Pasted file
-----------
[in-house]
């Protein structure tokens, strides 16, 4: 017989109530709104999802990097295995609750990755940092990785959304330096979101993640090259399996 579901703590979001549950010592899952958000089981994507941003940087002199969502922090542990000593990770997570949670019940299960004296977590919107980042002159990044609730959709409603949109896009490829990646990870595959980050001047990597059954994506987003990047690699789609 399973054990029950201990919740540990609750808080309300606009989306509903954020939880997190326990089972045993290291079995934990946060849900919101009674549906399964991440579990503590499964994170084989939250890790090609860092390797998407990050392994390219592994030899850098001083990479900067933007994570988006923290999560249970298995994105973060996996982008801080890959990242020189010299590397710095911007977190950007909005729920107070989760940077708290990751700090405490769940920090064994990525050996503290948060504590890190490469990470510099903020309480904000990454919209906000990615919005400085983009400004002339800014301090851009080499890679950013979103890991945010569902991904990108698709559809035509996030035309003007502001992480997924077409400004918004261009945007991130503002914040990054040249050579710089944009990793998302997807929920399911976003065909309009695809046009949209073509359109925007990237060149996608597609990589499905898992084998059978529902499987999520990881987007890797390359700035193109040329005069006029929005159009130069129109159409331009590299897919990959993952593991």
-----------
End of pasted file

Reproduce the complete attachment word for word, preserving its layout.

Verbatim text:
[in-house]
């Protein structure tokens, strides 16, 4: 017989109530709104999802990097295995609750990755940092990785959304330096979101993640090259399996 579901703590979001549950010592899952958000089981994507941003940087002199969502922090542990000593990770997570949670019940299960004296977590919107980042002159990044609730959709409603949109896009490829990646990870595959980050001047990597059954994506987003990047690699789609 399973054990029950201990919740540990609750808080309300606009989306509903954020939880997190326990089972045993290291079995934990946060849900919101009674549906399964991440579990503590499964994170084989939250890790090609860092390797998407990050392994390219592994030899850098001083990479900067933007994570988006923290999560249970298995994105973060996996982008801080890959990242020189010299590397710095911007977190950007909005729920107070989760940077708290990751700090405490769940920090064994990525050996503290948060504590890190490469990470510099903020309480904000990454919209906000990615919005400085983009400004002339800014301090851009080499890679950013979103890991945010569902991904990108698709559809035509996030035309003007502001992480997924077409400004918004261009945007991130503002914040990054040249050579710089944009990793998302997807929920399911976003065909309009695809046009949209073509359109925007990237060149996608597609990589499905898992084998059978529902499987999520990881987007890797390359700035193109040329005069006029929005159009130069129109159409331009590299897919990959993952593991």